FIRST PERSON - Alex Magno (The Philippine Star) - December 3, 2019 - 12:00am

We nailed it on opening night.

The synergy between our athletes and our performing artists produced a show unmatched in its grandeur, scale, audacity and attention to detail. It was breathtaking. It was a spectacle that will long be remembered.

When, in a brilliant addition, our best loved athletic heroes from years past marched to deliver the Southeast Asian Games flag, many were moved to tears. It recalled those years, before politicians and pettiness colonized our athletic establishment, we were the region’s sporting power.

Perhaps these Games will mark our return to dominance.

If the result of the first day of competition, when gold medals did not trickle but poured in, is any indication, the Philippine team will overwhelm the athletic meet. Our athletes are pumped up. They are well trained. They are doing this not just for personal glory but for love of country.

The days when our athletes were undertrained and underfed are definitely over. We are setting today a new standard for how our sports program should be run.

When our sporting officials predicted, ahead of the Games, that the Philippine team will garner at least a hundred gold medals, we took their word with a large grain of salt. We have, after all, gotten used to losing. We granted our sports officials some leeway for a little exaggeration.

But, as the Games roll on, it is now granted that their prediction is a fair estimate. The high morale of our athletes is contagious. One feels it not only in the crowds that swamped the sporting events to cheer our fighters on. We feel it in the streets, where ordinary citizens go through the daily challenges with a little more spring in their step.

On the eve of the Games, the faultfinders and naysayers threatened to control the narrative. Minor lapses were exaggerated and laced with generous amounts of fake news. All of that quickly faded as the superior organizational preparation began to show. The events were moving like clockwork and the logistics system is operating well – including in that area of primordial concern for Filipinos: the quality of food.

No expense, it seems, is being spared here.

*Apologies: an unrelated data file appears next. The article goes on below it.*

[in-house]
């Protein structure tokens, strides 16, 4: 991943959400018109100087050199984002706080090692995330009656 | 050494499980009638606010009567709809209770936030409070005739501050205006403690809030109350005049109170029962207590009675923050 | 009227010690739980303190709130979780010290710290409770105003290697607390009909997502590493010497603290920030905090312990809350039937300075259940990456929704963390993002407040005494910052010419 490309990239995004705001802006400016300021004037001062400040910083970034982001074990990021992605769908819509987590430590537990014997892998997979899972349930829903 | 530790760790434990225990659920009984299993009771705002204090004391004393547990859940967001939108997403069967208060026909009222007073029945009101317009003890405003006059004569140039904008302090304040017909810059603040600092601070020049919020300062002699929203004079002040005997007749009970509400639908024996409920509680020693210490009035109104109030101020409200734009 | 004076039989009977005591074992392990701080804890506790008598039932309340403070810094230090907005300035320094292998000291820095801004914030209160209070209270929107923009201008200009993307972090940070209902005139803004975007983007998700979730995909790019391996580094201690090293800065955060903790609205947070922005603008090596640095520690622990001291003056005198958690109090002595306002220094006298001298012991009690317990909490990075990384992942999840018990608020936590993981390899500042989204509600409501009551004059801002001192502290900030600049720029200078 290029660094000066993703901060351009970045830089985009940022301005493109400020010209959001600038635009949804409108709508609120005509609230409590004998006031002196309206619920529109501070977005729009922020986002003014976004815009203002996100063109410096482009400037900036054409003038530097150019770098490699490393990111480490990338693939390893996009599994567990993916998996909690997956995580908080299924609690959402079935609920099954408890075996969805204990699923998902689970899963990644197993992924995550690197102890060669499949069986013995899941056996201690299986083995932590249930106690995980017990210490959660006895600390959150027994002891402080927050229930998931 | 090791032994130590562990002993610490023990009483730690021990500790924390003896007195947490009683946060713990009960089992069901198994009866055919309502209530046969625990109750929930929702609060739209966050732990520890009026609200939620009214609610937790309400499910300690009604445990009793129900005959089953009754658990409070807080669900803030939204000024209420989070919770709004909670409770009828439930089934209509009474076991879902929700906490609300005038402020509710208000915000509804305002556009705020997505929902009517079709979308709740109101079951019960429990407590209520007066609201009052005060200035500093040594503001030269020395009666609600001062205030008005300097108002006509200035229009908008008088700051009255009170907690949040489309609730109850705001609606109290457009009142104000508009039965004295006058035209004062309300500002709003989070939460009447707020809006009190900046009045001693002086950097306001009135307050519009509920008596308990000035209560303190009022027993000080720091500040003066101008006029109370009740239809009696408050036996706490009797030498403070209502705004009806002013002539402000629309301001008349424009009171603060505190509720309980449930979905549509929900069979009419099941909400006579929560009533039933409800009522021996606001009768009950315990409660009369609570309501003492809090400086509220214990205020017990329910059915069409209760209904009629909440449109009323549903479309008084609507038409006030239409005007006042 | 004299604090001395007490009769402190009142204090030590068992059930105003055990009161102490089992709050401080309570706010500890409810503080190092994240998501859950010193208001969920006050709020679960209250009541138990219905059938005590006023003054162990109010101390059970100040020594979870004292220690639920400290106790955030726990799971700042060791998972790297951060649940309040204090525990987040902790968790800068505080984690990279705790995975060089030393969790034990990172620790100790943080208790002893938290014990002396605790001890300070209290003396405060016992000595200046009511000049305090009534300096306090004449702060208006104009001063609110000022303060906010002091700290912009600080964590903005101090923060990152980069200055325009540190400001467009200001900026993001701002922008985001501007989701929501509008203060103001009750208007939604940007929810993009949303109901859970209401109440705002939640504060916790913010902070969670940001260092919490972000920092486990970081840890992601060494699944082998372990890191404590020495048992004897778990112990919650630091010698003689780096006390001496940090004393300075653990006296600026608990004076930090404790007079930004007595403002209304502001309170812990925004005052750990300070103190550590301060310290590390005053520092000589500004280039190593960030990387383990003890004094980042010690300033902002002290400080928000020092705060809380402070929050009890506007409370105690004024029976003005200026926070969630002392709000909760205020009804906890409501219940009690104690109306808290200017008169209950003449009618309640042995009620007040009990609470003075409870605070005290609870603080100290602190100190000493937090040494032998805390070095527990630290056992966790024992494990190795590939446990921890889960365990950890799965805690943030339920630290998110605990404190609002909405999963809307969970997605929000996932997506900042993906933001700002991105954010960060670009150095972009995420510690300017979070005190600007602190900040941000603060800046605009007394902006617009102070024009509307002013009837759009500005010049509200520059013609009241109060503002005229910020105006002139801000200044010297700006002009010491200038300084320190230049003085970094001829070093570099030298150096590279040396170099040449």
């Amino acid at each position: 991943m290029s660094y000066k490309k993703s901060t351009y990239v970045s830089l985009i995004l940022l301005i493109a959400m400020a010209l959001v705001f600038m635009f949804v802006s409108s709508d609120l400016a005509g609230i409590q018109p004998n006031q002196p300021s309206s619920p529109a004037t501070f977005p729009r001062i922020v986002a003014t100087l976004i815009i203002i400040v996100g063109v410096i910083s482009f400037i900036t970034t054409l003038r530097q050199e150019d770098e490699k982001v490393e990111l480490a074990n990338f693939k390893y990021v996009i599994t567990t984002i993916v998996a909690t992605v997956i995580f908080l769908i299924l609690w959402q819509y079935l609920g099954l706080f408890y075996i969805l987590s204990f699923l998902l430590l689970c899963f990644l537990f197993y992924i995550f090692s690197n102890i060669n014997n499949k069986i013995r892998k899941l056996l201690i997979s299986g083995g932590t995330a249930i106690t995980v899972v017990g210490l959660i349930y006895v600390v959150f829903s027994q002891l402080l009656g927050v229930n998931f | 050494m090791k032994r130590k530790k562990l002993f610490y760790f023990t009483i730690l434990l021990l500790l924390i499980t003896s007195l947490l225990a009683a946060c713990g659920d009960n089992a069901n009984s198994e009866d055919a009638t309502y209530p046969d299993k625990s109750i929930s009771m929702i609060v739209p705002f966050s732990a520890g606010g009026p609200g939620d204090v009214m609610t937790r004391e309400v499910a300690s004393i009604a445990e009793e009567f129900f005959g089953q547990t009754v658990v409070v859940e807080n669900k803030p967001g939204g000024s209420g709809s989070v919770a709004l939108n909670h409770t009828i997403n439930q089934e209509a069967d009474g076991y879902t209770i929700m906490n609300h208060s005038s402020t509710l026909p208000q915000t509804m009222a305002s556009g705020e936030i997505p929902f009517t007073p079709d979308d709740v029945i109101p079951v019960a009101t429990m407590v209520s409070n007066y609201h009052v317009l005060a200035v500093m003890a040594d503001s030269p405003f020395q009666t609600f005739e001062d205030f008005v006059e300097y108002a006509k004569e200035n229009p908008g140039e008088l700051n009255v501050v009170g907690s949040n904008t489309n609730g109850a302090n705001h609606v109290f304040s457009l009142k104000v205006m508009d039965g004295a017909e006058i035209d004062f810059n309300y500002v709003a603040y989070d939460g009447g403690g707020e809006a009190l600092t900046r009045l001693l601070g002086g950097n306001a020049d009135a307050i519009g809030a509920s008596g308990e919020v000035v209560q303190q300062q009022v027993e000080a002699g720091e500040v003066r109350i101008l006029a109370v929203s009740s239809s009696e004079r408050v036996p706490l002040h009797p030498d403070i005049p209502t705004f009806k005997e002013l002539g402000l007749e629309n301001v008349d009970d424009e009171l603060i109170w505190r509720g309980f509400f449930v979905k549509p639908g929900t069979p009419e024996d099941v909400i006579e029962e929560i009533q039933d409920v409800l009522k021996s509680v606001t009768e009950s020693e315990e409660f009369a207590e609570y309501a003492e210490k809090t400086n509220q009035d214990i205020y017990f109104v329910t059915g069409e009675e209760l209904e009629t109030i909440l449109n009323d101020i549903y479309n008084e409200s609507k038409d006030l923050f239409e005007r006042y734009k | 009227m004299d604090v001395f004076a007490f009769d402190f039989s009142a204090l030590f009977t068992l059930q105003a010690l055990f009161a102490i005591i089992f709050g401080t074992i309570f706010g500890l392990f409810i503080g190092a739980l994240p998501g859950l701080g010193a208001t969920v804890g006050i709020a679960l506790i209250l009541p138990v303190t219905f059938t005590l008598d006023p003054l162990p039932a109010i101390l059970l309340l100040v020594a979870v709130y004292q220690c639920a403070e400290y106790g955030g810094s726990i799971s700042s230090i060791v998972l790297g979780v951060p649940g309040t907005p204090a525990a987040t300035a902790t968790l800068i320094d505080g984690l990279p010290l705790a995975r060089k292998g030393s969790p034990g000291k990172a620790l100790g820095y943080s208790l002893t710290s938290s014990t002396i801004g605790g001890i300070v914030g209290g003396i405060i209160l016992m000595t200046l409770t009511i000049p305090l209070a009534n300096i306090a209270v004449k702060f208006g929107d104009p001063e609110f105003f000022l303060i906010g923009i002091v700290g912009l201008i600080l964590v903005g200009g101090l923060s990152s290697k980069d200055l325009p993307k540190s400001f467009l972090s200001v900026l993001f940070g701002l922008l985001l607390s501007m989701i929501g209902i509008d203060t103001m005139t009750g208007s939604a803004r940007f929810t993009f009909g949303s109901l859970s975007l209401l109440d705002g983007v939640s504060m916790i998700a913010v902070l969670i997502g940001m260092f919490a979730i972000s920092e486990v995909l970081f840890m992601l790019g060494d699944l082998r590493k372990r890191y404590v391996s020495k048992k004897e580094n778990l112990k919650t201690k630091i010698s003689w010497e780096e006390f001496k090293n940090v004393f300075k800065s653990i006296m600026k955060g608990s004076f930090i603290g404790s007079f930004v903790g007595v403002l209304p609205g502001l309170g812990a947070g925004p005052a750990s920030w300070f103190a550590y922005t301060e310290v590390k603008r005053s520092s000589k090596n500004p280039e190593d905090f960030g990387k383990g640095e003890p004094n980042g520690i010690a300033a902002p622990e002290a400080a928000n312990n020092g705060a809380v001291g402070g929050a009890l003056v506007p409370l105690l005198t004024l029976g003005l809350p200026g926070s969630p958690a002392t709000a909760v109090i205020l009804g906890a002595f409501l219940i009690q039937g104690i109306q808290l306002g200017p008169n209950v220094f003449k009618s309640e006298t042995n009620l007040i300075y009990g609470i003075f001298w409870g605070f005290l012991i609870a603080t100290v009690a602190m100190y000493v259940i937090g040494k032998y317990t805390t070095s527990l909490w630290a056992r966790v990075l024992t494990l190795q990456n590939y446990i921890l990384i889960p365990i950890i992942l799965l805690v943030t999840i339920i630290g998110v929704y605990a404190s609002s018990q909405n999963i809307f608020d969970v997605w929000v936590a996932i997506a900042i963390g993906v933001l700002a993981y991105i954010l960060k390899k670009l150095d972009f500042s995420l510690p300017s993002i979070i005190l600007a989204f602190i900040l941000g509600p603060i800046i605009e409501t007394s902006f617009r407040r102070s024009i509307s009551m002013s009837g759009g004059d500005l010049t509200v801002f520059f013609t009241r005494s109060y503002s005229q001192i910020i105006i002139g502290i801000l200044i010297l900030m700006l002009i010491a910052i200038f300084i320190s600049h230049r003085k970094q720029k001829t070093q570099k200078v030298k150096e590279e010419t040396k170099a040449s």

But, as they say about the best-laid plans, something is bound to disrupt. In this case, it is a typhoon called ‘Tisoy.’

Contrary to prevalent humor, the storm is not named to honor Alan Peter Cayetano, chairman of the Organizing Committee. The list of names for tropical storms hitting the country is prepared years ahead.

We wanted a typhoon just like this one that will deliver a lot of water to our drying dams – although not on the days we are hosting the Games. But nature is like that.

The typhoon will force some sporting events, especially those held outdoors, to be rescheduled. From the excellent preparation we have seen so far, not even a storm can fluster the organizers. We are confident this force majeur will be handled with the same amount of grace the organizers have so far shown.

One decade

It is hard to believe a decade has passed since that outrageous Maguindanao Massacre.

We all remember how that happened. In my case, I was camped out at Abu Dhabi attending an international conference of journalists. My foreign colleagues in that conference learned about what happened moments ahead of me and besieged me for interviews. I was so shocked by the news, I begged for time to learn more about it.

As more details about the event streamed into my phone, I was soon ready to provide my colleagues some context and new detail.

First, I told them, nothing about the violent history of this part of the country fully explains this barbarity. It is something some power-drunk moron pulled off. It is plainly an act of insanity.

Second, a warlord clan that successfully played both government and the insurgent groups to maintain its grip on local power is almost certainly responsible for this ghastly act. There was, to be sure, a large sense of impunity that drove the killers. But that does not diminish the insanity that pulled the trigger.

Third, the national government will certainly come down hard on the perpetrators of this massacre. The early indications at that time were that government would put the entire province under martial rule. The perpetrators will take the full force of justice.

That was all that could have said at that time, just hours after an unspeakable act of brutality shocked the world. If I had a more generous gift of prescience, I might have told my colleagues to expect the judicial process to drag on for a decade.  Had I said so, I might have shocked my foreign colleagues even more.

There was great sense of distress that hung over the remainder of the conference. Journalists everywhere are all brothers. The dozens of journalists killed in that sad strip of road in Maguindanao rightly wounds everyone.

 It was hard to be Filipino at that moment, in the midst of curious colleagues wanting an explanation for why brother journalists were slaughtered wholesale. It is hard to be Filipino now when after ten years a judicial decision has yet to be rendered on such flagrant barbarism.

The judge hearing this case promised to issue a decision on December 19th. We do not expect any surprises there. Nearly all who played roles in perpetrating this massacre are behind bars or dead.

But the issuance of that decision will bring closure to gaping wounds. It will not, however, guarantee this will not happen again.

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